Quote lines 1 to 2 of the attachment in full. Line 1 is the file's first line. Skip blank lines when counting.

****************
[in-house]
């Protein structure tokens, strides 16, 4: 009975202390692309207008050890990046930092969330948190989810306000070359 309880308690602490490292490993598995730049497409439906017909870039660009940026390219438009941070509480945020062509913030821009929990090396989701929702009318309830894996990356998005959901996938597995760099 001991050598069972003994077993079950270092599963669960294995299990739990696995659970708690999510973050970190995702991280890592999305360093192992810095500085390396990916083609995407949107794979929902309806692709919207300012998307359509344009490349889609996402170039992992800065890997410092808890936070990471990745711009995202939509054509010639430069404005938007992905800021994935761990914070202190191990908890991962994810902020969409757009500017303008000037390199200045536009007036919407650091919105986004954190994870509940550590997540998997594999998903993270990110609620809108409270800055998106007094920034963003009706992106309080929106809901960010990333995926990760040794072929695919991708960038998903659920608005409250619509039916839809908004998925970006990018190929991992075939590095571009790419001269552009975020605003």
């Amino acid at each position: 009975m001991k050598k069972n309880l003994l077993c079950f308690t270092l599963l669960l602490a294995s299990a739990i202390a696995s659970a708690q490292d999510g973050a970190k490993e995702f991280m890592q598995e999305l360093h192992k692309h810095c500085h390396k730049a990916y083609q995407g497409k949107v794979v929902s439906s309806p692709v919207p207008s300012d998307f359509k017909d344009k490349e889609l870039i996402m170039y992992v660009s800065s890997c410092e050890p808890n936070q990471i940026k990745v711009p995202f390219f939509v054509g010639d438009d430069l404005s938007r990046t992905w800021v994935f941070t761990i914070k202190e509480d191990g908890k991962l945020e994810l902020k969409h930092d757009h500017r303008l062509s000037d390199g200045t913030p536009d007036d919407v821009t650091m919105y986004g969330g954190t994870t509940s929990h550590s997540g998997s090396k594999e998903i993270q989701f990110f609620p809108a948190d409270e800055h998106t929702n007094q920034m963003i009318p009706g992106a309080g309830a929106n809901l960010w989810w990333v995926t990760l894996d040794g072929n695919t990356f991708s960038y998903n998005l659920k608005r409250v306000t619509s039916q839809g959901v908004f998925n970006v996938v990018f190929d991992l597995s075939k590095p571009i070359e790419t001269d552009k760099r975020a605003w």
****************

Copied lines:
[in-house]
């Protein structure tokens, strides 16, 4: 009975202390692309207008050890990046930092969330948190989810306000070359 309880308690602490490292490993598995730049497409439906017909870039660009940026390219438009941070509480945020062509913030821009929990090396989701929702009318309830894996990356998005959901996938597995760099 001991050598069972003994077993079950270092599963669960294995299990739990696995659970708690999510973050970190995702991280890592999305360093192992810095500085390396990916083609995407949107794979929902309806692709919207300012998307359509344009490349889609996402170039992992800065890997410092808890936070990471990745711009995202939509054509010639430069404005938007992905800021994935761990914070202190191990908890991962994810902020969409757009500017303008000037390199200045536009007036919407650091919105986004954190994870509940550590997540998997594999998903993270990110609620809108409270800055998106007094920034963003009706992106309080929106809901960010990333995926990760040794072929695919991708960038998903659920608005409250619509039916839809908004998925970006990018190929991992075939590095571009790419001269552009975020605003």